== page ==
Philippines’ Duterte vows to continue his drug war
In his annual address, the president calls on critics not to trivialise his drugs war by demanding human rights.
Philippine President Rodrigo Duterte has vowed that his campaign against illegal drugs will not ease despite mounting criticism over the rising death toll, calling on the nation to keep supporting him.
Duterte, in his annual State of the Nation address, before Congress, said that the illegal drug campaign was part of efforts to ensure peace and order in the country to encourage investment.
“I have learned that the economy surges only when there is peace and order in places where investors can pool their capital and expertise,” the 72-year-old president said.
“That is why I have resolved that no matter how long it takes, the fight against illegal drugs will continue because that is the root cause of so much evil and so much suffering that weakens the social fabric and deters foreign investments from pouring in,” he added.
The president also called on his critics not to trivialise his drugs war by demanding human rights.
Thousands of people have died since Duterte took office last year and ordered an unprecedented war on crime that has drawn global criticism for alleged human rights abuses.
The move, however, has been popular with many in the mainly Catholic nation.
Duterte also said he wanted all mineral resources extracted from the country to be processed domestically and, if possible, to stop exporting such commodities.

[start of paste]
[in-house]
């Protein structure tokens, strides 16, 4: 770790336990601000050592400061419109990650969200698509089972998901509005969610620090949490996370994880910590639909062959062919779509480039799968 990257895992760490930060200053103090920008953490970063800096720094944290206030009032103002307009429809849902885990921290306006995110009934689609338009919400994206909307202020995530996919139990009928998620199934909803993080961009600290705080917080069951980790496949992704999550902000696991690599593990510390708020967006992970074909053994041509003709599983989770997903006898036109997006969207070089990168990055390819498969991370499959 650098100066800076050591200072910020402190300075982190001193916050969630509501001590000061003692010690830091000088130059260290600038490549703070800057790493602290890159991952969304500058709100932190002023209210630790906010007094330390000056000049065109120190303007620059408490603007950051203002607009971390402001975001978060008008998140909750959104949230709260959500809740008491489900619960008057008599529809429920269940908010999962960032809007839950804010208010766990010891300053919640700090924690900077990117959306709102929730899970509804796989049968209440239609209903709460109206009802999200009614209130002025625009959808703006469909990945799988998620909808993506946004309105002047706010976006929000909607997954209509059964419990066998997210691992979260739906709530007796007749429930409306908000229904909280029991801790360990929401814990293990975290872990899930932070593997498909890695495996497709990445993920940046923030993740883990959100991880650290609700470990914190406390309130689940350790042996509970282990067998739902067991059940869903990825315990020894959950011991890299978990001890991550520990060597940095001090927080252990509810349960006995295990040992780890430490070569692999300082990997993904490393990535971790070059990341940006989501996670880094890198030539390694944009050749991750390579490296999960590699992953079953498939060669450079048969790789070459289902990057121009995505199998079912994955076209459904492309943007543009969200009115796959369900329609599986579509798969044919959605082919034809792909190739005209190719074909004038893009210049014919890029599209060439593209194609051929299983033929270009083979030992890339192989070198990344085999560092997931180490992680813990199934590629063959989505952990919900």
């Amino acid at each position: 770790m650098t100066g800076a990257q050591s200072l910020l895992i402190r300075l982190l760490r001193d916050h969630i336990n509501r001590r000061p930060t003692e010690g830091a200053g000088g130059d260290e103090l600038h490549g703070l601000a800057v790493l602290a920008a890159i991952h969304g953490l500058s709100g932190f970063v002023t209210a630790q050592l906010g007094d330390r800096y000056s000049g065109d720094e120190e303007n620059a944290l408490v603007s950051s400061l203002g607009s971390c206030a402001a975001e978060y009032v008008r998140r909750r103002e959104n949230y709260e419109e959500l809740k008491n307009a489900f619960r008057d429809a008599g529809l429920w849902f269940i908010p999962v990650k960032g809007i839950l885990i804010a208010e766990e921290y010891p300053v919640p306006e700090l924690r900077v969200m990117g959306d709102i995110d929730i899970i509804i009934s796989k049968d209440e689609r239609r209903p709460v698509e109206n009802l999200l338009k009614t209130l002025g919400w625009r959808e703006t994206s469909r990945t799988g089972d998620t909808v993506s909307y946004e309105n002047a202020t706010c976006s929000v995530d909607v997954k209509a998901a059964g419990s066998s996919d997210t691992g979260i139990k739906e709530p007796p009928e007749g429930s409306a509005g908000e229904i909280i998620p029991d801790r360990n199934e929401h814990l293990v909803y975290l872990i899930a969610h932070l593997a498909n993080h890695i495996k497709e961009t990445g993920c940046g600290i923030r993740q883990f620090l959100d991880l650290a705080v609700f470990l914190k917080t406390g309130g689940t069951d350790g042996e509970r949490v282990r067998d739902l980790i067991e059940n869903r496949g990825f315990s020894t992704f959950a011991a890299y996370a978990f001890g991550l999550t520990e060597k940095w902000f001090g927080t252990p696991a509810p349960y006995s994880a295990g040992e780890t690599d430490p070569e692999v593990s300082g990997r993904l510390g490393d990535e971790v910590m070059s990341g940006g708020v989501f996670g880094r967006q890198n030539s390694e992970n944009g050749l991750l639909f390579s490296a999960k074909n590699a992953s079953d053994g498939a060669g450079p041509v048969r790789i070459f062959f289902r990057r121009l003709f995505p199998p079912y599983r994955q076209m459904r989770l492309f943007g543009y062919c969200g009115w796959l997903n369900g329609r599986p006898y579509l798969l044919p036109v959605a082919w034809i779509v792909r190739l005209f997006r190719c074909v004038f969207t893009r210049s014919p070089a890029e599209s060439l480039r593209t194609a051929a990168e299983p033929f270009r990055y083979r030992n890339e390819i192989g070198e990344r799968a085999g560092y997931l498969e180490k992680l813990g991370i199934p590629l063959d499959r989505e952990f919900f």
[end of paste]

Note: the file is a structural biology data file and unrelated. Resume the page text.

He said he would hold mining companies responsible for the clean-up and rehabilitation of areas damaged by mining.
He added that the government on Friday would draft a new law for the country’s mining industry, which he said pays too little in tax and not enough in compensation for any environmental damage.
Criselda Yabes, a columnist, told Al Jazeera from Manila that there was not much change compared to when Duterte made his State of the Nation address last year.
“There has not been any signs of change in the country,” she said.
“[The president] would generally find the prepared speech boring, deviate from the text and talk about anything under the sun,” Yabes said, adding that most of the time people get confused during his speeches.
“You see Congress members clapping his every word and laughing at every joke he makes, demonstrating the state of the country.”
Ahead of the address, several thousand left-wing protesters marched in the capital Manila with an effigy of Duterte to the House of Representatives to demand that he deliver on promises.
Riot police, without batons and shields to underscore a policy of maximum tolerance towards demonstrators, separated the protesters from a smaller group of Duterte supporters outside the heavily guarded building, where Duterte delivered the speech.
Inside the hall, left-wing legislators sought ingenious ways to protest. Representative Emmie de Jesus, who represents the Gabriela women’s party-list group, wore native clothes with beadwork reading “Regular Jobs Now”, a criticism of contractual work without benefits.
Another representative, Arlene Brosas, wore a black dress with a hand-painted message by a former political prisoner saying “No to Martial Law.”
Duterte won congressional approval on Saturday for an extension of martial law in the south to deal with the siege of Marawi city by an armed group, the worst crisis he has faced since taking power last year.